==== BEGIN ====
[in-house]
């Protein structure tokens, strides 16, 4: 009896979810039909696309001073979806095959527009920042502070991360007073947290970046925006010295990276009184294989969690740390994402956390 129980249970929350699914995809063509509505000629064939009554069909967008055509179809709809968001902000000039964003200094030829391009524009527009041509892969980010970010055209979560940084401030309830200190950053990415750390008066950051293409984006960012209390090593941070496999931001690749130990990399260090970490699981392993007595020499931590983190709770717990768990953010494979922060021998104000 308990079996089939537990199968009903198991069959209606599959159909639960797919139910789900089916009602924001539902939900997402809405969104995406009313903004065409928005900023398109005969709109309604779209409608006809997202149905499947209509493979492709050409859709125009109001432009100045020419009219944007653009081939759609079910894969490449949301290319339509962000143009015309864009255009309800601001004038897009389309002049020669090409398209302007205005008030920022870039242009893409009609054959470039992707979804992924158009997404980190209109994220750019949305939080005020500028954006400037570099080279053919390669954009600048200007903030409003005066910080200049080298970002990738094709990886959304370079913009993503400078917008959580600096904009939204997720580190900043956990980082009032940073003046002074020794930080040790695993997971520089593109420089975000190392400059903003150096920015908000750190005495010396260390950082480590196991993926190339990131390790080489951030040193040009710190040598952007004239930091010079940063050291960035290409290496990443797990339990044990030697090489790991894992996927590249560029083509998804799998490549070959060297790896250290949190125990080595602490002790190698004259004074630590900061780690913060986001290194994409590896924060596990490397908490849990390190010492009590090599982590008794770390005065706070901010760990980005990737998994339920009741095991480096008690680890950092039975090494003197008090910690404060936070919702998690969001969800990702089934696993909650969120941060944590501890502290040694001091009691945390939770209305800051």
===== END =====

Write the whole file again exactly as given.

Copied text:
[in-house]
């Protein structure tokens, strides 16, 4: 009896979810039909696309001073979806095959527009920042502070991360007073947290970046925006010295990276009184294989969690740390994402956390 129980249970929350699914995809063509509505000629064939009554069909967008055509179809709809968001902000000039964003200094030829391009524009527009041509892969980010970010055209979560940084401030309830200190950053990415750390008066950051293409984006960012209390090593941070496999931001690749130990990399260090970490699981392993007595020499931590983190709770717990768990953010494979922060021998104000 308990079996089939537990199968009903198991069959209606599959159909639960797919139910789900089916009602924001539902939900997402809405969104995406009313903004065409928005900023398109005969709109309604779209409608006809997202149905499947209509493979492709050409859709125009109001432009100045020419009219944007653009081939759609079910894969490449949301290319339509962000143009015309864009255009309800601001004038897009389309002049020669090409398209302007205005008030920022870039242009893409009609054959470039992707979804992924158009997404980190209109994220750019949305939080005020500028954006400037570099080279053919390669954009600048200007903030409003005066910080200049080298970002990738094709990886959304370079913009993503400078917008959580600096904009939204997720580190900043956990980082009032940073003046002074020794930080040790695993997971520089593109420089975000190392400059903003150096920015908000750190005495010396260390950082480590196991993926190339990131390790080489951030040193040009710190040598952007004239930091010079940063050291960035290409290496990443797990339990044990030697090489790991894992996927590249560029083509998804799998490549070959060297790896250290949190125990080595602490002790190698004259004074630590900061780690913060986001290194994409590896924060596990490397908490849990390190010492009590090599982590008794770390005065706070901010760990980005990737998994339920009741095991480096008690680890950092039975090494003197008090910690404060936070919702998690969001969800990702089934696993909650969120941060944590501890502290040694001091009691945390939770209305800051």